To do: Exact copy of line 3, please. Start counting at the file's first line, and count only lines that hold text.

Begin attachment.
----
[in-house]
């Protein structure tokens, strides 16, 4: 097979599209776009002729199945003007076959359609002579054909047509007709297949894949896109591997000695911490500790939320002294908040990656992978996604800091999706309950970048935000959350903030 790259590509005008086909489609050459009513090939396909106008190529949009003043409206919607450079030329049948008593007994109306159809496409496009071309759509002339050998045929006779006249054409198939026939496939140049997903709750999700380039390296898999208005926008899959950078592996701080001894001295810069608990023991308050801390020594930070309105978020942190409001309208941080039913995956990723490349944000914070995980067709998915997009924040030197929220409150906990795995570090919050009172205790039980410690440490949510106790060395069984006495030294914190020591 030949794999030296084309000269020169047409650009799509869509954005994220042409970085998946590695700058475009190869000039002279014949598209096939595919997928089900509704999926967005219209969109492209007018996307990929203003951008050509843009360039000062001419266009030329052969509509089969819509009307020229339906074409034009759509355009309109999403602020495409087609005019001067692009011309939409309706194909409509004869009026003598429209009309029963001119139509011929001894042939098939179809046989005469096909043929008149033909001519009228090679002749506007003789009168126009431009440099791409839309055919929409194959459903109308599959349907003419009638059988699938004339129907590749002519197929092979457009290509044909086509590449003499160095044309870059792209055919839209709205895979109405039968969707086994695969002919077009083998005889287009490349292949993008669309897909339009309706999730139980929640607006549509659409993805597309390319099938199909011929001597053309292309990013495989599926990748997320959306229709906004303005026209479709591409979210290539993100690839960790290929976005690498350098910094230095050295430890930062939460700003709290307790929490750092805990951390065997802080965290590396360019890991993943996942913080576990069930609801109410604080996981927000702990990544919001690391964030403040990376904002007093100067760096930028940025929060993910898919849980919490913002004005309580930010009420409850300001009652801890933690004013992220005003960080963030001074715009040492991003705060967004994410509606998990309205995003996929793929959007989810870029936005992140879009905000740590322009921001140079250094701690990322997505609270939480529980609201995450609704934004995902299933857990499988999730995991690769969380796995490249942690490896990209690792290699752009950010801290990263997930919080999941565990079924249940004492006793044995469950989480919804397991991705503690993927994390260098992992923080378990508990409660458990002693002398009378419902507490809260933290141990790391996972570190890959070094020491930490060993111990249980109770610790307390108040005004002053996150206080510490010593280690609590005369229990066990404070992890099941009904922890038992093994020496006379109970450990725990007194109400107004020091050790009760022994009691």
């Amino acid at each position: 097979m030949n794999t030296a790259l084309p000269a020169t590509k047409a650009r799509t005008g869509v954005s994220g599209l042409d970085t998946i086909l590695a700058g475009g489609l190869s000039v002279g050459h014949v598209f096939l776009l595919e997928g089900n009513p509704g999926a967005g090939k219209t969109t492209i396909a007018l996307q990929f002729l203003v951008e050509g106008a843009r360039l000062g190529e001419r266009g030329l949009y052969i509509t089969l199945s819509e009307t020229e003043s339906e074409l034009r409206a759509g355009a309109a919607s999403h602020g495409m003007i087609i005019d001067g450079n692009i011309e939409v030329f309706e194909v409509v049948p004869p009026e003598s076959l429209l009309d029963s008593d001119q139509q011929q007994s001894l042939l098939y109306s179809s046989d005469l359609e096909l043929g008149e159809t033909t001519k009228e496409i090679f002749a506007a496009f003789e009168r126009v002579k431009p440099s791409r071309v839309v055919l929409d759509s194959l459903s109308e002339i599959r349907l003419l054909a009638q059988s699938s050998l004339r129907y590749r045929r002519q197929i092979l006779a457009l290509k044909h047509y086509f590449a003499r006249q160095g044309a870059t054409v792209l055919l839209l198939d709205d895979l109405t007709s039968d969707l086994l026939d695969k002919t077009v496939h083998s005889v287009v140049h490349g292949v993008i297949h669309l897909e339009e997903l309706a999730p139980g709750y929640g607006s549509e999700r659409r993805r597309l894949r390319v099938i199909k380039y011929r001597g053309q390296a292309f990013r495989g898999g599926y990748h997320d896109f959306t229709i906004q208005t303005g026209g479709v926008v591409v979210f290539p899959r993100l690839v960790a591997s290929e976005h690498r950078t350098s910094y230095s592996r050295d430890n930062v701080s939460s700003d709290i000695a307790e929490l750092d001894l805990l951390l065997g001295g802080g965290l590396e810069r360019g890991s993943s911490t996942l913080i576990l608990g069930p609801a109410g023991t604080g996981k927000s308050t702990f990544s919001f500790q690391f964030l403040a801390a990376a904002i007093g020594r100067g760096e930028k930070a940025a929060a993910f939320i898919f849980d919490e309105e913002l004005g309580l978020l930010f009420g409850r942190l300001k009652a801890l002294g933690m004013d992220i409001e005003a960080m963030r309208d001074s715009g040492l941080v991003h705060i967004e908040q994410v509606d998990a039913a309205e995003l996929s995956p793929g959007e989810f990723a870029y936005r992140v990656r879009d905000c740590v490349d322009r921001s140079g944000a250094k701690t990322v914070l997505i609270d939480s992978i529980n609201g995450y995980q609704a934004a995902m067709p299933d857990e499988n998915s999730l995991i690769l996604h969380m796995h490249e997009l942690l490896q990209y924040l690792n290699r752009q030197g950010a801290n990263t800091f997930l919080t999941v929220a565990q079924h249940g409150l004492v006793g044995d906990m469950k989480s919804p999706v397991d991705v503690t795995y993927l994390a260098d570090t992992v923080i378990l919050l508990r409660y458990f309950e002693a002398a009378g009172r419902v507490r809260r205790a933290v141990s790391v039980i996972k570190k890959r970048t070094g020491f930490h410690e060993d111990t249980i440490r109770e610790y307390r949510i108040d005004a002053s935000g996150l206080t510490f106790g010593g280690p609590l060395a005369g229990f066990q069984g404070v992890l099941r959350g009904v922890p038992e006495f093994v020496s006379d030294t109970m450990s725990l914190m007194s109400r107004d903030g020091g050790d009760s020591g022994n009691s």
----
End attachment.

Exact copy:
């Amino acid at each position: 097979m030949n794999t030296a790259l084309p000269a020169t590509k047409a650009r799509t005008g869509v954005s994220g599209l042409d970085t998946i086909l590695a700058g475009g489609l190869s000039v002279g050459h014949v598209f096939l776009l595919e997928g089900n009513p509704g999926a967005g090939k219209t969109t492209i396909a007018l996307q990929f002729l203003v951008e050509g106008a843009r360039l000062g190529e001419r266009g030329l949009y052969i509509t089969l199945s819509e009307t020229e003043s339906e074409l034009r409206a759509g355009a309109a919607s999403h602020g495409m003007i087609i005019d001067g450079n692009i011309e939409v030329f309706e194909v409509v049948p004869p009026e003598s076959l429209l009309d029963s008593d001119q139509q011929q007994s001894l042939l098939y109306s179809s046989d005469l359609e096909l043929g008149e159809t033909t001519k009228e496409i090679f002749a506007a496009f003789e009168r126009v002579k431009p440099s791409r071309v839309v055919l929409d759509s194959l459903s109308e002339i599959r349907l003419l054909a009638q059988s699938s050998l004339r129907y590749r045929r002519q197929i092979l006779a457009l290509k044909h047509y086509f590449a003499r006249q160095g044309a870059t054409v792209l055919l839209l198939d709205d895979l109405t007709s039968d969707l086994l026939d695969k002919t077009v496939h083998s005889v287009v140049h490349g292949v993008i297949h669309l897909e339009e997903l309706a999730p139980g709750y929640g607006s549509e999700r659409r993805r597309l894949r390319v099938i199909k380039y011929r001597g053309q390296a292309f990013r495989g898999g599926y990748h997320d896109f959306t229709i906004q208005t303005g026209g479709v926008v591409v979210f290539p899959r993100l690839v960790a591997s290929e976005h690498r950078t350098s910094y230095s592996r050295d430890n930062v701080s939460s700003d709290i000695a307790e929490l750092d001894l805990l951390l065997g001295g802080g965290l590396e810069r360019g890991s993943s911490t996942l913080i576990l608990g069930p609801a109410g023991t604080g996981k927000s308050t702990f990544s919001f500790q690391f964030l403040a801390a990376a904002i007093g020594r100067g760096e930028k930070a940025a929060a993910f939320i898919f849980d919490e309105e913002l004005g309580l978020l930010f009420g409850r942190l300001k009652a801890l002294g933690m004013d992220i409001e005003a960080m963030r309208d001074s715009g040492l941080v991003h705060i967004e908040q994410v509606d998990a039913a309205e995003l996929s995956p793929g959007e989810f990723a870029y936005r992140v990656r879009d905000c740590v490349d322009r921001s140079g944000a250094k701690t990322v914070l997505i609270d939480s992978i529980n609201g995450y995980q609704a934004a995902m067709p299933d857990e499988n998915s999730l995991i690769l996604h969380m796995h490249e997009l942690l490896q990209y924040l690792n290699r752009q030197g950010a801290n990263t800091f997930l919080t999941v929220a565990q079924h249940g409150l004492v006793g044995d906990m469950k989480s919804p999706v397991d991705v503690t795995y993927l994390a260098d570090t992992v923080i378990l919050l508990r409660y458990f309950e002693a002398a009378g009172r419902v507490r809260r205790a933290v141990s790391v039980i996972k570190k890959r970048t070094g020491f930490h410690e060993d111990t249980i440490r109770e610790y307390r949510i108040d005004a002053s935000g996150l206080t510490f106790g010593g280690p609590l060395a005369g229990f066990q069984g404070v992890l099941r959350g009904v922890p038992e006495f093994v020496s006379d030294t109970m450990s725990l914190m007194s109400r107004d903030g020091g050790d009760s020591g022994n009691s």